By Maria Jirau-Torres, MA, Language Access Coordinator for the National Sexual Violence Resource Center
I live the life of a proud Puerto Rican, Latina woman every day. I think in a way that was shaped and influenced by my Latina Tías, Tíos and “prim@s”, mother, father, history and culture. From the making of Pasteles at Christmas time to the Pernil and Turkey at Thanksgiving, it’s all shaped by my culture and family and it’s me. I am grounded in my faith as is my culture, and I am proud of that. Faith is important to us. It’s important to me. Much like the history of other folks that immigrated to the U.S., my history was wrought with ugliness. My experience growing up was a bit confusing for me since I was a milky white-skinned kid with blue eyes and I was unaware of the difference between myself and my darker-skinned family members. Latin@s/x come in all shades and colors. My Titi Diega was a dark skinned woman who was very stoic, like a strong tree that gave fruit for nourishment and shade from heat, while Tio Manuel was very fair skinned with blue eyes, very nurturing, and is still all about the hugs and kisses. I’m not kidding when I say all shades are beautiful. I was nicknamed “Maruca”, “Cuca” and “La Canita” as well as “Colorada”. I was one of the “Pink” kids in the family. But my extended family never made me feel like I was less of my culture than they were. The rest of the world, however, is a different story.
Growing up in poverty and in the projects of Brooklyn we all shared being poor, and that was a world of its own. We were all struggling, but we all looked out for each other for the most part. I saw the same struggles in our culture and community of poverty that I see as an adult in the world. Folks were jealous of others that got out of the projects, those that had cars, new clothes, and shoes. I saw cops treating us like our community was a prison yard. I saw those very cops objectifying women, children and men and buying drugs. I also saw good cops that spent time with us kids, spoke encouraging words, and always reminded us to do our homework and behave. But, I never saw anyone competing with another person about being Latin@ enough. Never saw the demoralizing of anyone because they didn’t speak Spanish or spoke broken Spanish. I see that now as an adult in different circles.
Why would there be this judgment and condemnation now in a time when people of different cultures are marked and persecuted? I can’t say for sure, but I have come to a conclusion. In this day and age of so much regression, when racism is overt and ugly, my light skin and blue eyes brings with it some privilege. But, the cultural component of who I am is so strong that any privilege I have goes right out the window. I am often too Latina for White mainstream and too White for Latin@s. My conclusion… I am not less of a Latina because someone thinks my skin is too light or that my blue eyes make me look White. I have adjusted to knowing that someone doesn’t get to determine how much of a Latina I am compared to them. Nope. No one gets to do that. I identify as I do and that’s my prerogative. I am Latina with very old generational norms and language. Other Latinas, Latinos and Latinx are often made to feel like they aren’t “real” members of their own cultures because they don’t speak the Spanish language. I have been made to feel like I couldn’t possibly know about the struggles of being Latin@ or do good work for my communities because I certainly don’t experience what others do. I couldn’t possibly, right? Wrong. At the end of every conversation, meeting and training, I’m still that “Spanish girl” or Latina or sometimes, “Gringa” from the mouth of other Latin@s. Go figure. It doesn’t feel good. It’s hard. It’s invalidating. It’s heavy.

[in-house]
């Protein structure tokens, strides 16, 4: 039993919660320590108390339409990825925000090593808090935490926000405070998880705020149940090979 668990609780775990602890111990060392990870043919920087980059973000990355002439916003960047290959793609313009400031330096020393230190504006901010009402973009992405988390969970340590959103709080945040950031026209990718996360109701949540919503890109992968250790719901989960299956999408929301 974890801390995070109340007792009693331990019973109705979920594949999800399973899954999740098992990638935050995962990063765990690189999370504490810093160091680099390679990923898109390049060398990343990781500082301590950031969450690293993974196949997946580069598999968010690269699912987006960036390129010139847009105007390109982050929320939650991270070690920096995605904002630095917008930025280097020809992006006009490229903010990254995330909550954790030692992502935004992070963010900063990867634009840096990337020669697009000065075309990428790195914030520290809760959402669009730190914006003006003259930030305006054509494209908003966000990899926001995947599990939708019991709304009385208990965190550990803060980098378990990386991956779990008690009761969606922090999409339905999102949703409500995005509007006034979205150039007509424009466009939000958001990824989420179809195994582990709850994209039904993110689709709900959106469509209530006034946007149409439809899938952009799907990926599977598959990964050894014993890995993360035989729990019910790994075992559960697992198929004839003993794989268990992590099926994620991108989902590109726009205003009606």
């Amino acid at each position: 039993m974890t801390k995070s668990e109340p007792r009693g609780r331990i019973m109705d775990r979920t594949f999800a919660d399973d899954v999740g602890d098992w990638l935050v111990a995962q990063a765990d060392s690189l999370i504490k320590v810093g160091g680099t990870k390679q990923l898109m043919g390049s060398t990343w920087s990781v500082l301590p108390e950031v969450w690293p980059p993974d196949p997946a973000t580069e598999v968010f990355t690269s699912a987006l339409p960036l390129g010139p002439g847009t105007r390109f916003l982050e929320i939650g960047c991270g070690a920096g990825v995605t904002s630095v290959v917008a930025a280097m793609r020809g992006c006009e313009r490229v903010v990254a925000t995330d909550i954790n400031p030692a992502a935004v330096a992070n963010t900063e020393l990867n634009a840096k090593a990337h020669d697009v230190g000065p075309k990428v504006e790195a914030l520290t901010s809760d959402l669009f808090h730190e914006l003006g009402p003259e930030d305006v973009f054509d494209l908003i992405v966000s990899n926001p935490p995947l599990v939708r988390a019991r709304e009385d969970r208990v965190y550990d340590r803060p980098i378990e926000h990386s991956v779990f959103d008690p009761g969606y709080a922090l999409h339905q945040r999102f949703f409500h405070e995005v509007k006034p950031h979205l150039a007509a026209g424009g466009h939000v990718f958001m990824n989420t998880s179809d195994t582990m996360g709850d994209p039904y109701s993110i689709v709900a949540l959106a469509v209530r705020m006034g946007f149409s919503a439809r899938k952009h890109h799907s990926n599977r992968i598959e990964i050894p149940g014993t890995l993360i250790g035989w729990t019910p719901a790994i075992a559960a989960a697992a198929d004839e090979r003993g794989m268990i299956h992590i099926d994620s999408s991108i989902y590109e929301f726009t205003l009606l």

My message this Hispanic Heritage Month 2017 to my Latin@/x brother, sisters and friends is that you are powerful like the many Latinas, Latinos and Latinx before you and me. You are making a difference. You are amazing. You do great work and are so valuable. You are beautiful inside and out and you are more than enough. No oppression Olympics or Culture/Race Olympics, you are more than enough of you however you identify. I am enough.